Tuesday, June 29, 2010

Dirt in the Skirt!: Lamenting the lack of women in the game

I have been sick with a nasty stomach bug for the past two days. The fact that my apartment is a brick oven and my room is the only one with AC has pretty much confined me to my bed, where I have been drinking Diet Sprite, sleeping a lot and watching old movies on my only VCR (It was about time for a re-watch of Don't Tell Mom the Babysitter's Dead).
Dorothy "Dottie" Schroeder(Image/AAGBPL.org)
Right now, I am enjoying, and basically reciting along with, A League of Their Own, which is not only my favorite baseball movie but really the only major film about women in professional baseball. How amazing would it have been to really see women playing professional baseball in the  40s and 50s? And how amazing would it be to see it now? Yes, there is a woman playing pro ball in the U.S, but are we ever going to see a league of teams made up entirely of women again?

And if we do, are they going to play in short skirts and v-neck jerseys just to give the game some sex appeal? I fully admit (and blog) that MLB players are hotties but efforts are not made to sexualize them with spandex-style pants and sleeveless jerseys? None of these Jeter calendars are meant to be sexy but couldn't but Danica Patrick and three female tennis stars are in this calendar which had significantly less wardrobe needs. Even in the 40s, women played in above-the-knee skirts, and I cringe when I think of the possibility of a professional, female baseball player dressed like a professional female WWE wrestler or in a "Lovely Ladies of Baseball" calendar.

Could a professional women's baseball league even make it again? The WNBA, launched in 1996, has had less success than most other professional U.S. sports leagues, and WNBA teams draw an average of 8,000 fans per game, which is less than half of what the A's saw at home games in 2009. While some cite the slow, steady growth of the WNBA as a positive omen for the future of the league, the fact remains that attendance is down since the naissance of the league and the players are working too hard for too little money. Will a female baseball league be met with the same reception?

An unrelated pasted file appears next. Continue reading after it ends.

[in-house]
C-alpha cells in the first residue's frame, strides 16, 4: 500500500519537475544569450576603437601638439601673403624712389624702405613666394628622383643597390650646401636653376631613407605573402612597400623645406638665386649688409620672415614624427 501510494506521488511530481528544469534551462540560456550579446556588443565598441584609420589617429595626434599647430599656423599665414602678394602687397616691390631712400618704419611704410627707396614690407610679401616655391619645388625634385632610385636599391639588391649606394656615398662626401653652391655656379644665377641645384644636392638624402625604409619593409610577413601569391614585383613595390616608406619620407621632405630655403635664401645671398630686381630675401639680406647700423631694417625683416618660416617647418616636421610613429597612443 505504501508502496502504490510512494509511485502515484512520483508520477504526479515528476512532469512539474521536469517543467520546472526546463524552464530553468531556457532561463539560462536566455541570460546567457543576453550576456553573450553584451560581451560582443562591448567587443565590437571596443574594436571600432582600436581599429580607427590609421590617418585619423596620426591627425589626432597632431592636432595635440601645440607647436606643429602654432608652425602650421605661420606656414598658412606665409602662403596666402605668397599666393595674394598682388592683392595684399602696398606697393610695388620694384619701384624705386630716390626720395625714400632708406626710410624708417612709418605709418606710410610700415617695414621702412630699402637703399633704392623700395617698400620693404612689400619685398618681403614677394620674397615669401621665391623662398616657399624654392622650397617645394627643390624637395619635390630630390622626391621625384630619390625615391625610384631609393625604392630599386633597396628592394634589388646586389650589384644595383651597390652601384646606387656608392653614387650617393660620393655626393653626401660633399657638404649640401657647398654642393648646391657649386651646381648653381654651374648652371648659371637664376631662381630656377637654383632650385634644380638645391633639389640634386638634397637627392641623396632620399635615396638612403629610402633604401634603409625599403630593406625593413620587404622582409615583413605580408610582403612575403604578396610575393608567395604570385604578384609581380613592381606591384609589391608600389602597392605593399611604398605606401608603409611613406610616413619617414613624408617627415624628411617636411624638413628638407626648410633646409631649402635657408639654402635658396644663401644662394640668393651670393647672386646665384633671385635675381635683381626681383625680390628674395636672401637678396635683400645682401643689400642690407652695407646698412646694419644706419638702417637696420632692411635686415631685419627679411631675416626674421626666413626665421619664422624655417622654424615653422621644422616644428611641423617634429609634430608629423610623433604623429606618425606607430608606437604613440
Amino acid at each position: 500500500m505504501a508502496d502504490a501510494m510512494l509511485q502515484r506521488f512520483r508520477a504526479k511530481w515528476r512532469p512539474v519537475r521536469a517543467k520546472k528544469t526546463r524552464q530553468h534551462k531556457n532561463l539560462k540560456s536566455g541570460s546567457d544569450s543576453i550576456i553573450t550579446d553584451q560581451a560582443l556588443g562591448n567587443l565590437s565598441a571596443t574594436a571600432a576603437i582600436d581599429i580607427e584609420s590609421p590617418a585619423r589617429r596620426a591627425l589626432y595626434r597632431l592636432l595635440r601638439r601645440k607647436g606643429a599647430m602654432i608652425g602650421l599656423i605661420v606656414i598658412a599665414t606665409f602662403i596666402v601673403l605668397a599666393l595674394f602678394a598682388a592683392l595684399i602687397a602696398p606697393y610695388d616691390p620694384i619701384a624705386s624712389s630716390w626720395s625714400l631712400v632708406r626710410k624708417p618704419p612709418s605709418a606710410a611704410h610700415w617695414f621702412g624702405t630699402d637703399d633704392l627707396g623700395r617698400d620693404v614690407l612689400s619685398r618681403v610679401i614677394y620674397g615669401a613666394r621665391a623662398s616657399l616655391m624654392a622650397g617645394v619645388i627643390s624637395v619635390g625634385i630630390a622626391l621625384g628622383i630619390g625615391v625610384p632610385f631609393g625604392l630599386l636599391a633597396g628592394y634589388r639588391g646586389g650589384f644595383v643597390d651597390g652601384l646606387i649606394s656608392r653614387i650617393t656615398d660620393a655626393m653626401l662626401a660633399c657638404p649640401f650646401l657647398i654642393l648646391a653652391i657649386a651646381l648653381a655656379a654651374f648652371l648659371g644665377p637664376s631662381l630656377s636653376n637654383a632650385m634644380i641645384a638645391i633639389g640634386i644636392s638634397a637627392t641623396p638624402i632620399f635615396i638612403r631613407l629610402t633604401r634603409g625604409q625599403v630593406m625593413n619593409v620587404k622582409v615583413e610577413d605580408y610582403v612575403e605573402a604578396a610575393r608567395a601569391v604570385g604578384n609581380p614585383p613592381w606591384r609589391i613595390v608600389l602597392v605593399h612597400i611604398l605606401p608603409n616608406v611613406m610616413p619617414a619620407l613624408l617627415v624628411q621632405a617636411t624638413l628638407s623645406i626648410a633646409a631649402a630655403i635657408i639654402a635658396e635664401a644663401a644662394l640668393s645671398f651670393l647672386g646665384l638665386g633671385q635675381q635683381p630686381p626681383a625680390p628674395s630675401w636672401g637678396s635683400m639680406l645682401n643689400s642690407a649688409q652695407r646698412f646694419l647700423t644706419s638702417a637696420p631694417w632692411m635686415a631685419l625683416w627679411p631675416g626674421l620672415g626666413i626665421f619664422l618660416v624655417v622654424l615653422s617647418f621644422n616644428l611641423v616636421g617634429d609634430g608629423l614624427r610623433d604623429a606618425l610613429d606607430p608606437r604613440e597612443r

Now that I have nieces, all I want is for them to have the opportunities that I didn't have. My six-year-old niece just wrapped her first season on her Pee Wee softball league and I was lucky enough to catch two games last week. In her first game, I arrived to see her squatting behind the plate at the bottom of the 1st, catching the strikes and covering home plate when a double was hit. For a very small six-year-old, she totally rocked it.

Doing the memory of Gehrig proud in #4
At her first at bat, she hit an RBI single and I couldn't have been prouder. After the inning ended, I congratulated her and pointed out that not even Derek Jeter, her favorite player, gets an RBI every game. She beamed and then ran off to pet a dog, which was what I expect any kid to do.

And even though she also dances, loves art and wants to start cheerleading in the fall, I hope that the love of playing the game sticks with her through her schooling. I know I have already wished that she will one day have Kim Jones' job, but my overall wish (other than her supreme happiness in everything she does) is for her to play in a major league uniform, and maybe have Kim Jones interview her before her first big league start.

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